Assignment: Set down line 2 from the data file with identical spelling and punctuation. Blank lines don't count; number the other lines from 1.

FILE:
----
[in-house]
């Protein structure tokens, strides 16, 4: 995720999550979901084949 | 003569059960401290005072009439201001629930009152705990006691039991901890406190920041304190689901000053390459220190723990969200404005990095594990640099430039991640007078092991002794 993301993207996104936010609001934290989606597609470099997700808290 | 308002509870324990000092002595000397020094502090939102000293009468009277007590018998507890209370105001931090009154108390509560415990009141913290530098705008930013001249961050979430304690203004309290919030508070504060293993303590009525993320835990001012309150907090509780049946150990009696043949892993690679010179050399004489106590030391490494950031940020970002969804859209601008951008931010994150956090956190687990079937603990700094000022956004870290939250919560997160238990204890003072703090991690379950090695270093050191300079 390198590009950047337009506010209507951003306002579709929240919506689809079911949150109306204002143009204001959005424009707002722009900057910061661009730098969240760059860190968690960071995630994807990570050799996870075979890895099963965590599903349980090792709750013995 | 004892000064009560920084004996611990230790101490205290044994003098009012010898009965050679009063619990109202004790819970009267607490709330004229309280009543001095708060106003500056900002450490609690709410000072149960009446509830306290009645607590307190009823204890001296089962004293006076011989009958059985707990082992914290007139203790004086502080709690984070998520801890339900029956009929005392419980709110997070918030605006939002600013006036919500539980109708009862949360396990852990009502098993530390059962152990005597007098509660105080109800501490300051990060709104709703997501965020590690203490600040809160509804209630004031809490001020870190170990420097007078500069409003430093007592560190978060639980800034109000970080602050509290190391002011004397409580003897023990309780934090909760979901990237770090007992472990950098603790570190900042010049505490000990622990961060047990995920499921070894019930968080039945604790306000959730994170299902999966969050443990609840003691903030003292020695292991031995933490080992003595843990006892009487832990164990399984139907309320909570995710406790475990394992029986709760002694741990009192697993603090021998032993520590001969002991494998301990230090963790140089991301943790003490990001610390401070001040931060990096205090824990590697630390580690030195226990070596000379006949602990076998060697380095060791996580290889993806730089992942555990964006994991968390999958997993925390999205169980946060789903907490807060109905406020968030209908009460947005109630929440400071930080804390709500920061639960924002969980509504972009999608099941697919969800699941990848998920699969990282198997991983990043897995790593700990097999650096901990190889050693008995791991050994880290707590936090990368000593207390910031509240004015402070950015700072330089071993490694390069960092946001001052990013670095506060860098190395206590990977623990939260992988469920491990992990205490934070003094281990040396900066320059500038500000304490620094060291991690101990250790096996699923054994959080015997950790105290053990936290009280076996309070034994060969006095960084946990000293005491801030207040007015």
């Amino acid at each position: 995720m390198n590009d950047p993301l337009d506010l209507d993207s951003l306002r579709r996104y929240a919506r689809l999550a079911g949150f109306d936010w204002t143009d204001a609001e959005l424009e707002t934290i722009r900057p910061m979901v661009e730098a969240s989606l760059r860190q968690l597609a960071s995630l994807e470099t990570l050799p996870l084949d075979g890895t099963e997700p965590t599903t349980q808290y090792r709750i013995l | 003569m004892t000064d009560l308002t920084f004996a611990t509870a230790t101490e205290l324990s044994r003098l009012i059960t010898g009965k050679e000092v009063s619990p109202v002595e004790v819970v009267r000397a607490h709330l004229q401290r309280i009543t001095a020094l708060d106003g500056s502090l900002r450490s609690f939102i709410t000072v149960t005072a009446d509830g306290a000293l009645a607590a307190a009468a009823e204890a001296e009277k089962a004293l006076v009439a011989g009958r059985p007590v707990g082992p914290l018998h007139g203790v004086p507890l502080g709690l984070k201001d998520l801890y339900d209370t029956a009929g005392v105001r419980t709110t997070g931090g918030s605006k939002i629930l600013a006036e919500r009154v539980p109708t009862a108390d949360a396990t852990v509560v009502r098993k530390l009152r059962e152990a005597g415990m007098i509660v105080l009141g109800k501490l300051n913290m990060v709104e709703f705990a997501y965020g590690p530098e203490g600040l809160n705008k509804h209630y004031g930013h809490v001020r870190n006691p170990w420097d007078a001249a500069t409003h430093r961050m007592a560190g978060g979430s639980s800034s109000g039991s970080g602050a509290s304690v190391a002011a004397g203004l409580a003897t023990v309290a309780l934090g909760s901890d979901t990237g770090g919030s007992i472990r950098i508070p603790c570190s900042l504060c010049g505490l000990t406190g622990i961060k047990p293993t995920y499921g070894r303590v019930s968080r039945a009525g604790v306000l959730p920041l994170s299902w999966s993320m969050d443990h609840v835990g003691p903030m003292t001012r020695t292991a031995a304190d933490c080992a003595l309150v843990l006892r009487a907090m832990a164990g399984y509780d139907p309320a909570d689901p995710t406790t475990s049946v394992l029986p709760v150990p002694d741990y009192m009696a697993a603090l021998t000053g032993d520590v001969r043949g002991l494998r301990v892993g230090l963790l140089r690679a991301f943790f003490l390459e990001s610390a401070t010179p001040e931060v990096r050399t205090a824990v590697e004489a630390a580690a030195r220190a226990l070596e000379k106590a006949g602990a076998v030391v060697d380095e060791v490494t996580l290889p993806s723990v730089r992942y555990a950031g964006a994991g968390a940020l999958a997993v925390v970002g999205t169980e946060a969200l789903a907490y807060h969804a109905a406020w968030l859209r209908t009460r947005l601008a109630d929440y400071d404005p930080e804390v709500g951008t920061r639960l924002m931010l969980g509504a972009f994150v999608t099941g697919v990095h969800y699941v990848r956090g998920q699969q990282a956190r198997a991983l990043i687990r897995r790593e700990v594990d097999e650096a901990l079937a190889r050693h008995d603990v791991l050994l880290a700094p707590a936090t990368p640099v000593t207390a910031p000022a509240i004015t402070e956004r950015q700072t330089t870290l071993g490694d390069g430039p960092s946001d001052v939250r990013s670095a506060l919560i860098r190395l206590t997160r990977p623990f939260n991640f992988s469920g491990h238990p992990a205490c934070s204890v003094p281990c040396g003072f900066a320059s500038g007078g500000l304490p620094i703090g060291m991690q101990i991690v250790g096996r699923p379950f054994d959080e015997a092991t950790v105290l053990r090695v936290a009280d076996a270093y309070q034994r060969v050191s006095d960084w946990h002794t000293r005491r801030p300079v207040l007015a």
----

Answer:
């Protein structure tokens, strides 16, 4: 995720999550979901084949 | 003569059960401290005072009439201001629930009152705990006691039991901890406190920041304190689901000053390459220190723990969200404005990095594990640099430039991640007078092991002794 993301993207996104936010609001934290989606597609470099997700808290 | 308002509870324990000092002595000397020094502090939102000293009468009277007590018998507890209370105001931090009154108390509560415990009141913290530098705008930013001249961050979430304690203004309290919030508070504060293993303590009525993320835990001012309150907090509780049946150990009696043949892993690679010179050399004489106590030391490494950031940020970002969804859209601008951008931010994150956090956190687990079937603990700094000022956004870290939250919560997160238990204890003072703090991690379950090695270093050191300079 390198590009950047337009506010209507951003306002579709929240919506689809079911949150109306204002143009204001959005424009707002722009900057910061661009730098969240760059860190968690960071995630994807990570050799996870075979890895099963965590599903349980090792709750013995 | 004892000064009560920084004996611990230790101490205290044994003098009012010898009965050679009063619990109202004790819970009267607490709330004229309280009543001095708060106003500056900002450490609690709410000072149960009446509830306290009645607590307190009823204890001296089962004293006076011989009958059985707990082992914290007139203790004086502080709690984070998520801890339900029956009929005392419980709110997070918030605006939002600013006036919500539980109708009862949360396990852990009502098993530390059962152990005597007098509660105080109800501490300051990060709104709703997501965020590690203490600040809160509804209630004031809490001020870190170990420097007078500069409003430093007592560190978060639980800034109000970080602050509290190391002011004397409580003897023990309780934090909760979901990237770090007992472990950098603790570190900042010049505490000990622990961060047990995920499921070894019930968080039945604790306000959730994170299902999966969050443990609840003691903030003292020695292991031995933490080992003595843990006892009487832990164990399984139907309320909570995710406790475990394992029986709760002694741990009192697993603090021998032993520590001969002991494998301990230090963790140089991301943790003490990001610390401070001040931060990096205090824990590697630390580690030195226990070596000379006949602990076998060697380095060791996580290889993806730089992942555990964006994991968390999958997993925390999205169980946060789903907490807060109905406020968030209908009460947005109630929440400071930080804390709500920061639960924002969980509504972009999608099941697919969800699941990848998920699969990282198997991983990043897995790593700990097999650096901990190889050693008995791991050994880290707590936090990368000593207390910031509240004015402070950015700072330089071993490694390069960092946001001052990013670095506060860098190395206590990977623990939260992988469920491990992990205490934070003094281990040396900066320059500038500000304490620094060291991690101990250790096996699923054994959080015997950790105290053990936290009280076996309070034994060969006095960084946990000293005491801030207040007015």